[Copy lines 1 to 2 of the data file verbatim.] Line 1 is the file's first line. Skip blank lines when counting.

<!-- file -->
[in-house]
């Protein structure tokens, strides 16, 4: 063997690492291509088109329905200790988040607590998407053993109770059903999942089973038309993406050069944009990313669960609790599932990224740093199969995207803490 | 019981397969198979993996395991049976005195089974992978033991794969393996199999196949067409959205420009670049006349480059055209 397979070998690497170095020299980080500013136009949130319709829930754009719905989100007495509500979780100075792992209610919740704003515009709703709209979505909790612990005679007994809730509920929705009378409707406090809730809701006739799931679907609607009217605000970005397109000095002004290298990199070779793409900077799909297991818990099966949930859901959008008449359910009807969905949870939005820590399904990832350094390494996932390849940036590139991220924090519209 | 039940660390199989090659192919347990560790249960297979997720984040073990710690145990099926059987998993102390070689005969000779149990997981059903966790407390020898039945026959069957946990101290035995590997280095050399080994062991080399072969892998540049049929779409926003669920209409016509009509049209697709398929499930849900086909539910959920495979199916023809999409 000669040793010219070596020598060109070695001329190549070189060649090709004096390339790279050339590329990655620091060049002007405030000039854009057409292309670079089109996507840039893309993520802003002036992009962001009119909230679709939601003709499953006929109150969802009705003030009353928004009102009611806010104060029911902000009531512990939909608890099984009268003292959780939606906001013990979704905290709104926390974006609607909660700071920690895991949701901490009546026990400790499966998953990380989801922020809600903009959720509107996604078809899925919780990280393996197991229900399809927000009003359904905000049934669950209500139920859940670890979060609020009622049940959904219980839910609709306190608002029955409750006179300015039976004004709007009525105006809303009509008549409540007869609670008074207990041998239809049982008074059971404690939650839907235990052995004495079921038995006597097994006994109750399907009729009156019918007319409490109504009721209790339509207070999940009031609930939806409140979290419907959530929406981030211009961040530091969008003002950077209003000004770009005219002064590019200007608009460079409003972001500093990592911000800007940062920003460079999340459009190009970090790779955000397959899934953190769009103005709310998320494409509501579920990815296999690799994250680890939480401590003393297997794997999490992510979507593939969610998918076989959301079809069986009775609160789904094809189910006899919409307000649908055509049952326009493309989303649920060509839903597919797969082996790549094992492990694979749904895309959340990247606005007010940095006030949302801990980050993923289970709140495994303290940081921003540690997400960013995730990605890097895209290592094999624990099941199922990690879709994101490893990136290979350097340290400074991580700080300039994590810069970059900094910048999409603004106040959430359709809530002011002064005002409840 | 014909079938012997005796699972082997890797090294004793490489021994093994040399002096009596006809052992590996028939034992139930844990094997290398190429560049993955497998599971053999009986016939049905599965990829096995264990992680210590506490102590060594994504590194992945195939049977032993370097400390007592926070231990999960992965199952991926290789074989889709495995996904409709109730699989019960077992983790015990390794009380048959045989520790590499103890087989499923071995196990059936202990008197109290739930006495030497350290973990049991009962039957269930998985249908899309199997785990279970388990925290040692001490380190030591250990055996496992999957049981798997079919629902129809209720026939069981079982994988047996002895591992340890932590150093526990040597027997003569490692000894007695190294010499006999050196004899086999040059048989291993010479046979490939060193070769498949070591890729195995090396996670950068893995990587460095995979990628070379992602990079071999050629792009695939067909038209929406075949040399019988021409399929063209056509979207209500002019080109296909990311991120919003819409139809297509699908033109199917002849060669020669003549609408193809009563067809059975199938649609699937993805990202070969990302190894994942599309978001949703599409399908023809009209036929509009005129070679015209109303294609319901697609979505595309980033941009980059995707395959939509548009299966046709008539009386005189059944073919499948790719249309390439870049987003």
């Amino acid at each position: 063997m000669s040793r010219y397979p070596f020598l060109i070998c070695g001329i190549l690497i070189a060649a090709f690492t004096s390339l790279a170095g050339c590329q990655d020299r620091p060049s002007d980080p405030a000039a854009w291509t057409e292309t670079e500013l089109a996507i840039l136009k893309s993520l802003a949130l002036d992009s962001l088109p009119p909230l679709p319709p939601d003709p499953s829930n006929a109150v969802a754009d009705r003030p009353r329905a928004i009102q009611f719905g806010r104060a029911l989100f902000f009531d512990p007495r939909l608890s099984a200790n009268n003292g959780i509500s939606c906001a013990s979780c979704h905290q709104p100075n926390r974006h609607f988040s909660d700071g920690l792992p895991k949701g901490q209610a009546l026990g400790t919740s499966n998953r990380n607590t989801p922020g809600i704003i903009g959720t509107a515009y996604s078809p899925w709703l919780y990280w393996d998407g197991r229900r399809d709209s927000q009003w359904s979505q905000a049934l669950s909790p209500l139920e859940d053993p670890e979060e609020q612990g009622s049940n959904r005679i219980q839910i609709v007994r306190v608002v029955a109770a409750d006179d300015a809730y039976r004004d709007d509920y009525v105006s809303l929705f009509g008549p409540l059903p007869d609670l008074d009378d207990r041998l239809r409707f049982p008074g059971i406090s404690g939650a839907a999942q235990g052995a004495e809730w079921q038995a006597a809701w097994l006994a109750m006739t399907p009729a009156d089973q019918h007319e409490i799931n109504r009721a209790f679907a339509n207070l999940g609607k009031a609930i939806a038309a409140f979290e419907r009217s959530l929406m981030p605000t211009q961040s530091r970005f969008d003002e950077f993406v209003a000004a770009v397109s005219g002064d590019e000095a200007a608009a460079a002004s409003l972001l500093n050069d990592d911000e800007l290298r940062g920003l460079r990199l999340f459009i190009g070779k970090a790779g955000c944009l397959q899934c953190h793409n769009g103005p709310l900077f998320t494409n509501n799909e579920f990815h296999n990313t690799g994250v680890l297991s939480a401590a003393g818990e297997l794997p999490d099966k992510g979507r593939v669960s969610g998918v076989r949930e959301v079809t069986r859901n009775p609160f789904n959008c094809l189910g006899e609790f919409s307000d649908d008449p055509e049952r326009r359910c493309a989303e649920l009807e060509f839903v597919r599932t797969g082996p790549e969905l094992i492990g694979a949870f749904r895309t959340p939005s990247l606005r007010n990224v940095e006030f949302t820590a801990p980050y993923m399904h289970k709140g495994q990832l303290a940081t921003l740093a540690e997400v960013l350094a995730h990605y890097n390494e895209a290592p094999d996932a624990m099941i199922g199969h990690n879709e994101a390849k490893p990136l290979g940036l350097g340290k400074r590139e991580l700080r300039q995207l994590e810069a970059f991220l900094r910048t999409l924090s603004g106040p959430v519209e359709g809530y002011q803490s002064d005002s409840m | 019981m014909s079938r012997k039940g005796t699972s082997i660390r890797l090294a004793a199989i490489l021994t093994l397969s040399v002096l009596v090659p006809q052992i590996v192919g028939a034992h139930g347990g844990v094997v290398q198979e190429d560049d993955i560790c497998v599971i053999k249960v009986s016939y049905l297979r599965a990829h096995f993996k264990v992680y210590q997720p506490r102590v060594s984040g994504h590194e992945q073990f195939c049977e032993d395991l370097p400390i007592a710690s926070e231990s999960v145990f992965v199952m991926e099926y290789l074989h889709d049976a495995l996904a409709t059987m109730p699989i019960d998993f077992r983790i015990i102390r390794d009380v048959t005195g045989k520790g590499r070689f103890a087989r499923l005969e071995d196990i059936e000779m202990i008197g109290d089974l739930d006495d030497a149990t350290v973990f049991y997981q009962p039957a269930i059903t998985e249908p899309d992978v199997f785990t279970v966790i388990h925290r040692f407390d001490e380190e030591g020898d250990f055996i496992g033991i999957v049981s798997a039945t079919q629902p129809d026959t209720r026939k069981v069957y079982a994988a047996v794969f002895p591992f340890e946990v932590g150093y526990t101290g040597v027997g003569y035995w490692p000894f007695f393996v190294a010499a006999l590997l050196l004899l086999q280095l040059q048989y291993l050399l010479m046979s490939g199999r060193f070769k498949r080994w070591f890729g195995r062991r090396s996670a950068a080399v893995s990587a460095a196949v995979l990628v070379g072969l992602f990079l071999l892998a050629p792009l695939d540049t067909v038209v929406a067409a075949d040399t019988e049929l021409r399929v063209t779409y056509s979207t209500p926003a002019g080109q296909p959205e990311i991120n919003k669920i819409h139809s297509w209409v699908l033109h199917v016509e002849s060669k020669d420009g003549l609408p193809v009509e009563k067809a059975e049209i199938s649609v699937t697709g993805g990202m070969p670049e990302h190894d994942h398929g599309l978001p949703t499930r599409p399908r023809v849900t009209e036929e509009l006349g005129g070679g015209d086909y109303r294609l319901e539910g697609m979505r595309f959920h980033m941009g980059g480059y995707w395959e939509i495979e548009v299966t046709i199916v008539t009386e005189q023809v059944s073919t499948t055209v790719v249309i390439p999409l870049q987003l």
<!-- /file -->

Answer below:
[in-house]
């Protein structure tokens, strides 16, 4: 063997690492291509088109329905200790988040607590998407053993109770059903999942089973038309993406050069944009990313669960609790599932990224740093199969995207803490 | 019981397969198979993996395991049976005195089974992978033991794969393996199999196949067409959205420009670049006349480059055209 397979070998690497170095020299980080500013136009949130319709829930754009719905989100007495509500979780100075792992209610919740704003515009709703709209979505909790612990005679007994809730509920929705009378409707406090809730809701006739799931679907609607009217605000970005397109000095002004290298990199070779793409900077799909297991818990099966949930859901959008008449359910009807969905949870939005820590399904990832350094390494996932390849940036590139991220924090519209 | 039940660390199989090659192919347990560790249960297979997720984040073990710690145990099926059987998993102390070689005969000779149990997981059903966790407390020898039945026959069957946990101290035995590997280095050399080994062991080399072969892998540049049929779409926003669920209409016509009509049209697709398929499930849900086909539910959920495979199916023809999409 000669040793010219070596020598060109070695001329190549070189060649090709004096390339790279050339590329990655620091060049002007405030000039854009057409292309670079089109996507840039893309993520802003002036992009962001009119909230679709939601003709499953006929109150969802009705003030009353928004009102009611806010104060029911902000009531512990939909608890099984009268003292959780939606906001013990979704905290709104926390974006609607909660700071920690895991949701901490009546026990400790499966998953990380989801922020809600903009959720509107996604078809899925919780990280393996197991229900399809927000009003359904905000049934669950209500139920859940670890979060609020009622049940959904219980839910609709306190608002029955409750006179300015039976004004709007009525105006809303009509008549409540007869609670008074207990041998239809049982008074059971404690939650839907235990052995004495079921038995006597097994006994109750399907009729009156019918007319409490109504009721209790339509207070999940009031609930939806409140979290419907959530929406981030211009961040530091969008003002950077209003000004770009005219002064590019200007608009460079409003972001500093990592911000800007940062920003460079999340459009190009970090790779955000397959899934953190769009103005709310998320494409509501579920990815296999690799994250680890939480401590003393297997794997999490992510979507593939969610998918076989959301079809069986009775609160789904094809189910006899919409307000649908055509049952326009493309989303649920060509839903597919797969082996790549094992492990694979749904895309959340990247606005007010940095006030949302801990980050993923289970709140495994303290940081921003540690997400960013995730990605890097895209290592094999624990099941199922990690879709994101490893990136290979350097340290400074991580700080300039994590810069970059900094910048999409603004106040959430359709809530002011002064005002409840 | 014909079938012997005796699972082997890797090294004793490489021994093994040399002096009596006809052992590996028939034992139930844990094997290398190429560049993955497998599971053999009986016939049905599965990829096995264990992680210590506490102590060594994504590194992945195939049977032993370097400390007592926070231990999960992965199952991926290789074989889709495995996904409709109730699989019960077992983790015990390794009380048959045989520790590499103890087989499923071995196990059936202990008197109290739930006495030497350290973990049991009962039957269930998985249908899309199997785990279970388990925290040692001490380190030591250990055996496992999957049981798997079919629902129809209720026939069981079982994988047996002895591992340890932590150093526990040597027997003569490692000894007695190294010499006999050196004899086999040059048989291993010479046979490939060193070769498949070591890729195995090396996670950068893995990587460095995979990628070379992602990079071999050629792009695939067909038209929406075949040399019988021409399929063209056509979207209500002019080109296909990311991120919003819409139809297509699908033109199917002849060669020669003549609408193809009563067809059975199938649609699937993805990202070969990302190894994942599309978001949703599409399908023809009209036929509009005129070679015209109303294609319901697609979505595309980033941009980059995707395959939509548009299966046709008539009386005189059944073919499948790719249309390439870049987003």